Chris Arriola

Mobile app developer. Android enthusiast.

Code Like a Goldfish

There is an underlying hidden requirement in creating software products. It doesn’t just have to “work”; it needs to be molded in such a way that it can be changed, maintained, and scaled easily.

Last month, I gave a talk addressing this topic to the 1st cohort at Telegraph Academy—an immersive program that teaches underrepresented groups in tech on how to code. They were nearing their last week of the program so I thought it would be relevant to share some industry lessons.


  1. Design early

    The biggest mistake beginners tend to make is not taking the time to think through the pros/cons of a software design. Designing early makes it easier to find flaws, it’s much harder fixing those flaws once it’s expressed in code.

  2. Don’t over optimize

    This doesn’t just apply to algorithms (e.g. trying to get O(n * log n) performance vs O(n2) on a small dataset), but it also applies to software design. Don’t over-engineer or over-genericize a problem if it doesn’t have to be.

  3. Don’t repeat yourself (DRY)

    Code repetition means if something needs to be changed/fixed, it needs to be changed in all parts of the code which is error-prone. Have one source of truth and abstract where appropriate.

  4. Think small

    Smaller classes, methods, and files are easier to maintain.

Check out the slides here.

Android Wear App: reMIND

Pay attention.

The statement above reminds us that being attentive costs something. To fully listen and be aware requires some level of deliberate focus.

Given stimuli that constantly try to grab our attention, it’s kind of hard to do that.

Recently, I’ve been meditating a lot and have been using apps like and Headspace. I find meditation extremely useful as it helps bring awareness to what you’re feeling in the moment. As simple as it sounds, it’s actually really important because your mood determines the quality of your actions. Feeling really motivated and energized? Do the hardest and most important task on your list. Feeling scatterbrained and under the weather? Do simple and menial tasks instead.

Aside from meditation helping with self-awareness, I find that it also helps with appreciating the moment. Worries about the past or the future are irrelevant because the present is only what is. That understanding brings peace of a mind and encourages just being with it.

As a way to remind myself and others of this fact, I created an Android Wear app that sends reminders throughout the day to be present. Upon being reminded, you can then do your personal mindfulness practice or simply appreciate the moment. Check it out.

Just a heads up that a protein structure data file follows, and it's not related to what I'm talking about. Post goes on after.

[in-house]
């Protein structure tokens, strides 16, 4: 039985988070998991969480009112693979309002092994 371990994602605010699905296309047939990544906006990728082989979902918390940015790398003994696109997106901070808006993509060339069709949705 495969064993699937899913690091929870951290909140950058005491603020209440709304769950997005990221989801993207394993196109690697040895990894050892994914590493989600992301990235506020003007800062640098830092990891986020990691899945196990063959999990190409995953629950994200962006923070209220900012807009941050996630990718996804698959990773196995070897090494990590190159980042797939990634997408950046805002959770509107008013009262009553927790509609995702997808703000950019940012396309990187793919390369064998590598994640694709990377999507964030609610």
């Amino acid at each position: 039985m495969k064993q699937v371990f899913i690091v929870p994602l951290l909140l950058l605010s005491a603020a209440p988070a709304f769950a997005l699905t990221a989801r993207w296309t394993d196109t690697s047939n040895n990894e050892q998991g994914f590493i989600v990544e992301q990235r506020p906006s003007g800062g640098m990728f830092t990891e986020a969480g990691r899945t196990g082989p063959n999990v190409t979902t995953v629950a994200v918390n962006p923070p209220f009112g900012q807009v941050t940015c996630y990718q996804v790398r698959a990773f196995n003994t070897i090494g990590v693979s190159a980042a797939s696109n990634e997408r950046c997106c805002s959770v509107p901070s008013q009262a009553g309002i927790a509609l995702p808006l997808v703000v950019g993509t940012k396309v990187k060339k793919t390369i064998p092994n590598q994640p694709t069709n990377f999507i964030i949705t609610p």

Deep Work

“What should I do next to get better at X?”

Practice… right?

When I was in college, I followed a blog by Cal Newport called “Study Hacks”. If you haven’t heard of it yet, I highly encourage you to check it out. It changed a lot of my perspectives and some of the lessons I learned I still practice today. Check it out here.

As I was thinking about the question above, I thought of a topic discussed on Study Hacks called Deep Work.

Deep work, according to Cal, is the type of work that causes our abilities to continually improve. It is a source of deeper satisfaction; that is, a feeling of passion towards whatever it is we’re pursuing. In contrast, so called shallow work are the types of tasks that require minimal amount of effort. These are the tasks that through repetition and training we’re able to do with our eyes closed.

Figuratively, of course.

The answer to the question I posed to myself requires some amount of deep work. With that said, here’s how I go about preparing myself for some deep work:

  1. Quiet time

    The simple act of turning off all my devices and “unplugging” myself unleashes tons of creative juices. Distractions from tweets, likes, +1s, e-mails, etc. make it hard to get into any sort of rhythm. Once unplugged, I find that I don’t really need to think of anything at all – ideas just start flowing.

    Ironically, some of my most creative moments are in the plane when I’m bored out of my mind. Who said boredom was a bad thing??

  2. Plan for tomorrow

    I have trouble maintaining a very rigid routine/schedule. However, it’s incredibly easy to plan for the next day. I find that if I just jot down a few reasonable and achievable tasks for myself to do the next day, my mind has time to prepare for what’s ahead. Surprisingly, this motivates me to wake up early the following day too.

  3. Be in the now.

    The most important part about execution of deep work is to be in the moment. You just need to pay attention to what you’re doing. To “pay attention” is such a great sentiment in this context as it reminds us that attention costs something… energy.

How do you prepare yourself for deep work?